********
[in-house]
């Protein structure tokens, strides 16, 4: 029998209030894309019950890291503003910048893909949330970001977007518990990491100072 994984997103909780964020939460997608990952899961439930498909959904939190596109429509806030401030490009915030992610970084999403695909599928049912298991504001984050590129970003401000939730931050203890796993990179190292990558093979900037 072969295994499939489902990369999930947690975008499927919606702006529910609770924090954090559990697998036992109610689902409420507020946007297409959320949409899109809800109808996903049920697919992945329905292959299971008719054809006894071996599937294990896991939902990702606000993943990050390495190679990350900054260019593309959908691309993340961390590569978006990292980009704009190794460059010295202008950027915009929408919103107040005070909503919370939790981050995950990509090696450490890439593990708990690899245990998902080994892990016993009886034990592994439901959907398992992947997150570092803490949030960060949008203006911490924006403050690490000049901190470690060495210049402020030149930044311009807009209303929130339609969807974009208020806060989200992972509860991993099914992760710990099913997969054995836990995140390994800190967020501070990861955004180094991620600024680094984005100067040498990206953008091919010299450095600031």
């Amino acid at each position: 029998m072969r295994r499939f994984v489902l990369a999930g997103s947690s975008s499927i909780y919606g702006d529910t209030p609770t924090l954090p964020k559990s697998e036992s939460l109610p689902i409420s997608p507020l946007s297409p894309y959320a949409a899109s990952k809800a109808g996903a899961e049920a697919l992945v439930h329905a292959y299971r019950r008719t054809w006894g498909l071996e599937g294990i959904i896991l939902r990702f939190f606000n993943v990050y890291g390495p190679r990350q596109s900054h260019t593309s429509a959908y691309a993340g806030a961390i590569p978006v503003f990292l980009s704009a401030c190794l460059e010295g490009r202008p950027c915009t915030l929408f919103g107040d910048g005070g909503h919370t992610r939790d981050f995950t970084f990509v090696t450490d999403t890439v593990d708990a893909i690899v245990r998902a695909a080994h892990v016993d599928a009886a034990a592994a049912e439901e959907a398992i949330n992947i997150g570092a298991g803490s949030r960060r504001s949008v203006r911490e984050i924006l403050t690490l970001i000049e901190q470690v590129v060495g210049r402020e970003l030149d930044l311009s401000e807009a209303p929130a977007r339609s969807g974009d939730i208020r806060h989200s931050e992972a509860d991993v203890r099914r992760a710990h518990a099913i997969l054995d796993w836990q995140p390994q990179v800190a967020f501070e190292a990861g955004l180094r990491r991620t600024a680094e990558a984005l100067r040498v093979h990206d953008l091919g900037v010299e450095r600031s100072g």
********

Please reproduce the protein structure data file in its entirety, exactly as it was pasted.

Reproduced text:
[in-house]
């Protein structure tokens, strides 16, 4: 029998209030894309019950890291503003910048893909949330970001977007518990990491100072 994984997103909780964020939460997608990952899961439930498909959904939190596109429509806030401030490009915030992610970084999403695909599928049912298991504001984050590129970003401000939730931050203890796993990179190292990558093979900037 072969295994499939489902990369999930947690975008499927919606702006529910609770924090954090559990697998036992109610689902409420507020946007297409959320949409899109809800109808996903049920697919992945329905292959299971008719054809006894071996599937294990896991939902990702606000993943990050390495190679990350900054260019593309959908691309993340961390590569978006990292980009704009190794460059010295202008950027915009929408919103107040005070909503919370939790981050995950990509090696450490890439593990708990690899245990998902080994892990016993009886034990592994439901959907398992992947997150570092803490949030960060949008203006911490924006403050690490000049901190470690060495210049402020030149930044311009807009209303929130339609969807974009208020806060989200992972509860991993099914992760710990099913997969054995836990995140390994800190967020501070990861955004180094991620600024680094984005100067040498990206953008091919010299450095600031």
């Amino acid at each position: 029998m072969r295994r499939f994984v489902l990369a999930g997103s947690s975008s499927i909780y919606g702006d529910t209030p609770t924090l954090p964020k559990s697998e036992s939460l109610p689902i409420s997608p507020l946007s297409p894309y959320a949409a899109s990952k809800a109808g996903a899961e049920a697919l992945v439930h329905a292959y299971r019950r008719t054809w006894g498909l071996e599937g294990i959904i896991l939902r990702f939190f606000n993943v990050y890291g390495p190679r990350q596109s900054h260019t593309s429509a959908y691309a993340g806030a961390i590569p978006v503003f990292l980009s704009a401030c190794l460059e010295g490009r202008p950027c915009t915030l929408f919103g107040d910048g005070g909503h919370t992610r939790d981050f995950t970084f990509v090696t450490d999403t890439v593990d708990a893909i690899v245990r998902a695909a080994h892990v016993d599928a009886a034990a592994a049912e439901e959907a398992i949330n992947i997150g570092a298991g803490s949030r960060r504001s949008v203006r911490e984050i924006l403050t690490l970001i000049e901190q470690v590129v060495g210049r402020e970003l030149d930044l311009s401000e807009a209303p929130a977007r339609s969807g974009d939730i208020r806060h989200s931050e992972a509860d991993v203890r099914r992760a710990h518990a099913i997969l054995d796993w836990q995140p390994q990179v800190a967020f501070e190292a990861g955004l180094r990491r991620t600024a680094e990558a984005l100067r040498v093979h990206d953008l091919g900037v010299e450095r600031s100072g």